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Title: Trafficking in women : the health of women in post-trafficking services in Europe who were trafficked into prostitution or sexually abused as domestic labourers
Author: Zimmerman, Cathy
ISNI:       0000 0004 2669 3976
Awarding Body: London School of Hygiene & Tropical Medicine
Current Institution: London School of Hygiene and Tropical Medicine (University of London)
Date of Award: 2007
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Background. The trafficking of women and adolescents into exploitative and forced labour is a growing crime and a severe form of violence against women. Little theory or research-based evidence currently exists on the health risks and consequences associated with trafficking. Objectives. This thesis presents conceptual models and describes systematically collected data on the health risks and consequences of trafficked women and adolescents, and considers methodological implications of research with this vulnerable group. Methods. Two studies, one qualitative and one quantitative, were conducted with women trafficked predominantly for sexual exploitation. The formative research exploring trafficking-related health risks was carried out in five European states with a total of 28 women. The quantitative survey was conducted with a cohort of 207 attending post-trafficking services in seven European States. Semi-structured interviews were carried out over three time periods (0-14 days, 28-56 days and 90+ days) to document reported pre-trafficking and trafficking-related risk exposures and post-trafficking physical, sexual, reproductive and mental health symptoms. Results. Risk exposures included high levels of pre-departure and in-trafficking violence (physical and/or sexual). Perceived physical health symptoms were prevalent, especially at the first interview, with neurological symptoms (e.g., headaches) being the most prevalent and persistent. Most physical symptoms reduced between the first and second interviews. Symptoms suggestive of post-traumatic stress disorder were reported over the three interviews by 56%,12% and 7% of women, respectively. Depression levels remained extremely high throughout the study. Anxiety and hostility levels were also high, but decreased more than depression. Conclusions. These descriptive analyses offer theoretical models and new evidence on risk and health symptom patterns. Findings suggest the need for urgent and longterm comprehensive health care services, an adequate legal period of recovery and reflection, and research methods sensitive to the risks associated with studying this vulnerable population.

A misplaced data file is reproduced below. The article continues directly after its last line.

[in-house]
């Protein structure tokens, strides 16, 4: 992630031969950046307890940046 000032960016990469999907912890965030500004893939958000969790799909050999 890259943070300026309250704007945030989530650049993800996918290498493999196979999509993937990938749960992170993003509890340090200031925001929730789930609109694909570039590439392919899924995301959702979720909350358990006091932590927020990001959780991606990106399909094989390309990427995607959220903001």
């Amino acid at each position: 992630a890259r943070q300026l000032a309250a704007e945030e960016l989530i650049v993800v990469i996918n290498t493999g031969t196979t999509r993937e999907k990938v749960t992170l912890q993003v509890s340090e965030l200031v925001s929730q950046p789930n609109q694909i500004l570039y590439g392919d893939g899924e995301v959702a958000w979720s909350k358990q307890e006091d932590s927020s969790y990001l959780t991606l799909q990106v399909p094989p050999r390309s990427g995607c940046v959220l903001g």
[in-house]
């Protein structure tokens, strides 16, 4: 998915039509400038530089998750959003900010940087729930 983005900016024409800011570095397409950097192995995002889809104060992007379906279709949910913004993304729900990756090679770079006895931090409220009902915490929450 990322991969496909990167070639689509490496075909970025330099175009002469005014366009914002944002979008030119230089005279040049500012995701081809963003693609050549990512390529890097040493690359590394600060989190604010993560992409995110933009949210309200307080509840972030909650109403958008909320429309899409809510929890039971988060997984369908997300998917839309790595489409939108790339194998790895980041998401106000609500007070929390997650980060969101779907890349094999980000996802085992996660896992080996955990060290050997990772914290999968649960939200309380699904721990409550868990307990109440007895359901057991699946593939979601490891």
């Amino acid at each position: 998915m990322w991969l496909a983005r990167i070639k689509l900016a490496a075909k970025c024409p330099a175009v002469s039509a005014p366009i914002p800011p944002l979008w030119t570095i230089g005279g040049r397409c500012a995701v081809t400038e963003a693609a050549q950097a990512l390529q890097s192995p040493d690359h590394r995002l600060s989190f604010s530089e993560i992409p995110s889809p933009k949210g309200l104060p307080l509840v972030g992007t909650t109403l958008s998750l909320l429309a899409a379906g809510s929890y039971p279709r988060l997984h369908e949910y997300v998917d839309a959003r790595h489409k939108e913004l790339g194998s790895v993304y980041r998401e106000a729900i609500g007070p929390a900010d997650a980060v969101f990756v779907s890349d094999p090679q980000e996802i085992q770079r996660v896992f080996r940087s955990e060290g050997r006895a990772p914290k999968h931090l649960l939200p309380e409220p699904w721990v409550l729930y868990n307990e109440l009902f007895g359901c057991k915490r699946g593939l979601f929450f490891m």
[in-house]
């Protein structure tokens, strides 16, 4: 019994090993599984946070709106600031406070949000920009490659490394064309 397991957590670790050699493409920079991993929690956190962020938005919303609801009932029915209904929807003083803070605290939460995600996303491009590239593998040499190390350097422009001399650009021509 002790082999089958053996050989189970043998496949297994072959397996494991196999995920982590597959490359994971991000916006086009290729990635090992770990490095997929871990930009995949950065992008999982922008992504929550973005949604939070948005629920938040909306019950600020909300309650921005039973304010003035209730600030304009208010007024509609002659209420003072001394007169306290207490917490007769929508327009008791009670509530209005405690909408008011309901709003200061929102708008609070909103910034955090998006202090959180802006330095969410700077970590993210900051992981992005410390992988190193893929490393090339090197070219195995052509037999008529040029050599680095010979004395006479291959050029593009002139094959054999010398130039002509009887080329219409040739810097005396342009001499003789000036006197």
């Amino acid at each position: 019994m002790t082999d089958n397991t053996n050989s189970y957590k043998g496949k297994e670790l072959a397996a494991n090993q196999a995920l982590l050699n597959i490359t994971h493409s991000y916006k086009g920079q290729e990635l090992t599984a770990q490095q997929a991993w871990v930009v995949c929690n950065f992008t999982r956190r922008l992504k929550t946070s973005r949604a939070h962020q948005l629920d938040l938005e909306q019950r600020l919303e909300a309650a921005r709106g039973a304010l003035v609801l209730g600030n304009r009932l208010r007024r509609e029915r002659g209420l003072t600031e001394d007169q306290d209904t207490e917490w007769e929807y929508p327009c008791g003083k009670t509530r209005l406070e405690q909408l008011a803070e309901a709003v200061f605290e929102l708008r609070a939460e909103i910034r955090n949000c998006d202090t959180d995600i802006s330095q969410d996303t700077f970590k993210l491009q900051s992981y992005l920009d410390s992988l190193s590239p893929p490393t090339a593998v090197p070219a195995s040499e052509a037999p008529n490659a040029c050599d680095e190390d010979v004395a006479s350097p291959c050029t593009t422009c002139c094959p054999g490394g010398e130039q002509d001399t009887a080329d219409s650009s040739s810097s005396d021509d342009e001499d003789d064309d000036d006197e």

Supervisor: Watts, C. Sponsor: Not available
Qualification Name: Thesis (Ph.D.) Qualification Level: Doctoral